The Sound of life: Balanced acoustics for a better life

The Sound of life: Balanced acoustics for a better life

When we think of modern interior architecture, we imagine large open spaces with high ceilings, concrete walls and glass partitions with little furniture. The open floor plan is still among the most popular designs, especially in workplaces, but it causes acoustic challenges. With fewer surfaces to absorb it, the sound echoes and reverberates around the office space uncontrolled. Architects are tasked with finding creative solutions because a poor acoustic design with limited sound absorption and reflection qualities can seriously affect employee focus and productivity. What are big beautiful spaces worth if they are impossible to work in?

Noise slows productivity

Closer and faster employee communication is one of the main reasons the open concept design is so prevalent in offices. No walls equal no restrictions to approach someone at any time of day or have a quick brainstorming session. Yet while collaboration among employees gets a boost, ability to focus can suffer, especially if the acoustic design of the building is lacking.

Noise is one of the most common acoustic distractions at work. 79% of office workers report that noise makes it hard to concentrate. People are chatting around, the air vents are humming, or the sales team is having a heated discussion in a poorly soundproofed conference room. Different irritating sounds can distract or overwhelm employees and make them unable to focus on their tasks resulting in reduced productivity.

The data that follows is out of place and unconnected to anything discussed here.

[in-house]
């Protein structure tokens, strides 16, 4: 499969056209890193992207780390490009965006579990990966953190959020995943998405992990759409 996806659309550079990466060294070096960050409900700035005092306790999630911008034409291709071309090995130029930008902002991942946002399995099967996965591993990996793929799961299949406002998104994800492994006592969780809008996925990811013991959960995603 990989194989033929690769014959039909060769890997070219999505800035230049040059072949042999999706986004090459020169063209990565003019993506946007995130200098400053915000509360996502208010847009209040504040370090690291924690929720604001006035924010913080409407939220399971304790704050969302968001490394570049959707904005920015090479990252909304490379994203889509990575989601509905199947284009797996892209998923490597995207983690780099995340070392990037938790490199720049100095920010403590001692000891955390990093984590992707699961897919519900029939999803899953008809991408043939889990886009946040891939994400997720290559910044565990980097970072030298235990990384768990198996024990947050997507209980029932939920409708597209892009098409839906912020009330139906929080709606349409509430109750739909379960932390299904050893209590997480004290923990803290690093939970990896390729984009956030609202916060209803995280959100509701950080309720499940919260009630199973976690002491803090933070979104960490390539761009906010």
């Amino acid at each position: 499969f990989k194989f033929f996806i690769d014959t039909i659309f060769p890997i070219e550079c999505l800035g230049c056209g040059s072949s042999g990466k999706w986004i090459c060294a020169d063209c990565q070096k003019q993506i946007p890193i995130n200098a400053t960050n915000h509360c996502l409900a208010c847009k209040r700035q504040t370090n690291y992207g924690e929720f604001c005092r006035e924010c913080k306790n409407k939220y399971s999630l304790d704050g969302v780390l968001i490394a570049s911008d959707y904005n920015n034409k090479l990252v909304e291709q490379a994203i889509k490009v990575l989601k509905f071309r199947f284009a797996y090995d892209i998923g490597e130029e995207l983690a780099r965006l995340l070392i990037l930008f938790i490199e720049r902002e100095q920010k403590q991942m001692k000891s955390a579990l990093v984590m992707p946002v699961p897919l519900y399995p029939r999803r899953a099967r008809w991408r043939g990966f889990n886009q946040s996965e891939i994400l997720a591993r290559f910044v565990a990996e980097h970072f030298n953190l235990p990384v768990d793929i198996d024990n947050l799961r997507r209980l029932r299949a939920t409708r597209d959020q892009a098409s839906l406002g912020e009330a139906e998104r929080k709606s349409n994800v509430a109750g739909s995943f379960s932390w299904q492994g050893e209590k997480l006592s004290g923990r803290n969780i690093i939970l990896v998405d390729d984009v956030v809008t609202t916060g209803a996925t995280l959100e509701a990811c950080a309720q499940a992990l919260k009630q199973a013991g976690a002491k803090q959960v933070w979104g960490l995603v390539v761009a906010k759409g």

How acoustics affect learning

Anyone can attest to how difficult it is to work or study in a place with poor acoustics. In schools, noise hinders students' learning and disrupts teachers' workflow. Contemporary education is discussion-based, full of interaction between teachers and students. The acoustic materials in the classrooms need to absorb, carry and reflect sound simultaneously, making the acoustic design even more complex.

Schools are considered noisy spaces, so the focus is naturally put towards powerful sound absorbers. All the children in the classroom must hear the teacher, no matter where they are seated. But if the room's acoustic design features a heavily-absorbing ceiling, the teacher will have to strain her voice to reach everyone. 

The best solution, in this case, would be to place absorbers with moderate absorption in the ceiling and add absorbers to the back wall to minimise reflections. Good acoustics are defined by our listening comfort and ability to understand the spoken word.